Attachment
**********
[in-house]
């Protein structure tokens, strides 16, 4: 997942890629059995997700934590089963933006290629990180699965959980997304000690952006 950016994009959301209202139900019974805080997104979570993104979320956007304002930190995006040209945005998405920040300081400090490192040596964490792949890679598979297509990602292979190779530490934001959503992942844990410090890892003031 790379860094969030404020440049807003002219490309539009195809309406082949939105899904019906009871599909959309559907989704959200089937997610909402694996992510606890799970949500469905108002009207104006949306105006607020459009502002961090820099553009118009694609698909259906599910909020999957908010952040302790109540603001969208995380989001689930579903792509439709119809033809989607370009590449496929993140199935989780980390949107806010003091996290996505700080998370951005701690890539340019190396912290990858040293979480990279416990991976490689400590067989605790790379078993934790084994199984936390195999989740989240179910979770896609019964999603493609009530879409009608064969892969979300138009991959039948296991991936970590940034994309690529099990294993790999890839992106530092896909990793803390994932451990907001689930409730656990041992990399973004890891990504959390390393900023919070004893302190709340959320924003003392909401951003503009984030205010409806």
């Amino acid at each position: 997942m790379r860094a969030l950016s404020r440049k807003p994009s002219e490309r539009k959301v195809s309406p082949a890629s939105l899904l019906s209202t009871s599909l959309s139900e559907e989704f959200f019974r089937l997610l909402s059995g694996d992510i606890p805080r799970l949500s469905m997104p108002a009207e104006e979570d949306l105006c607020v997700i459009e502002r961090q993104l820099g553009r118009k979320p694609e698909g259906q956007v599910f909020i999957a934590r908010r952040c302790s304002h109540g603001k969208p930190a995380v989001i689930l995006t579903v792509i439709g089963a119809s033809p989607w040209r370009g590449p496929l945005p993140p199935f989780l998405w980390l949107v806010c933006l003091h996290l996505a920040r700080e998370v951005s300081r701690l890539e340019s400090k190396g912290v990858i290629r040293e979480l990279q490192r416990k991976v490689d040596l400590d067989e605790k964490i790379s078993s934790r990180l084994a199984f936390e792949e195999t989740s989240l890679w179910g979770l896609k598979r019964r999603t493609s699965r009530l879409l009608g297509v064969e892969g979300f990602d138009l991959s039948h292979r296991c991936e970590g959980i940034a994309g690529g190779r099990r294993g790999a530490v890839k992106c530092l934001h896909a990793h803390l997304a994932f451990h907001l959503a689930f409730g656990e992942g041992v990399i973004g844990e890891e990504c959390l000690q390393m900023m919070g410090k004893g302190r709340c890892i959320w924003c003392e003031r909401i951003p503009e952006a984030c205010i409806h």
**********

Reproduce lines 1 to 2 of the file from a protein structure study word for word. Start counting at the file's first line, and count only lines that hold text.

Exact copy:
[in-house]
């Protein structure tokens, strides 16, 4: 997942890629059995997700934590089963933006290629990180699965959980997304000690952006 950016994009959301209202139900019974805080997104979570993104979320956007304002930190995006040209945005998405920040300081400090490192040596964490792949890679598979297509990602292979190779530490934001959503992942844990410090890892003031 790379860094969030404020440049807003002219490309539009195809309406082949939105899904019906009871599909959309559907989704959200089937997610909402694996992510606890799970949500469905108002009207104006949306105006607020459009502002961090820099553009118009694609698909259906599910909020999957908010952040302790109540603001969208995380989001689930579903792509439709119809033809989607370009590449496929993140199935989780980390949107806010003091996290996505700080998370951005701690890539340019190396912290990858040293979480990279416990991976490689400590067989605790790379078993934790084994199984936390195999989740989240179910979770896609019964999603493609009530879409009608064969892969979300138009991959039948296991991936970590940034994309690529099990294993790999890839992106530092896909990793803390994932451990907001689930409730656990041992990399973004890891990504959390390393900023919070004893302190709340959320924003003392909401951003503009984030205010409806």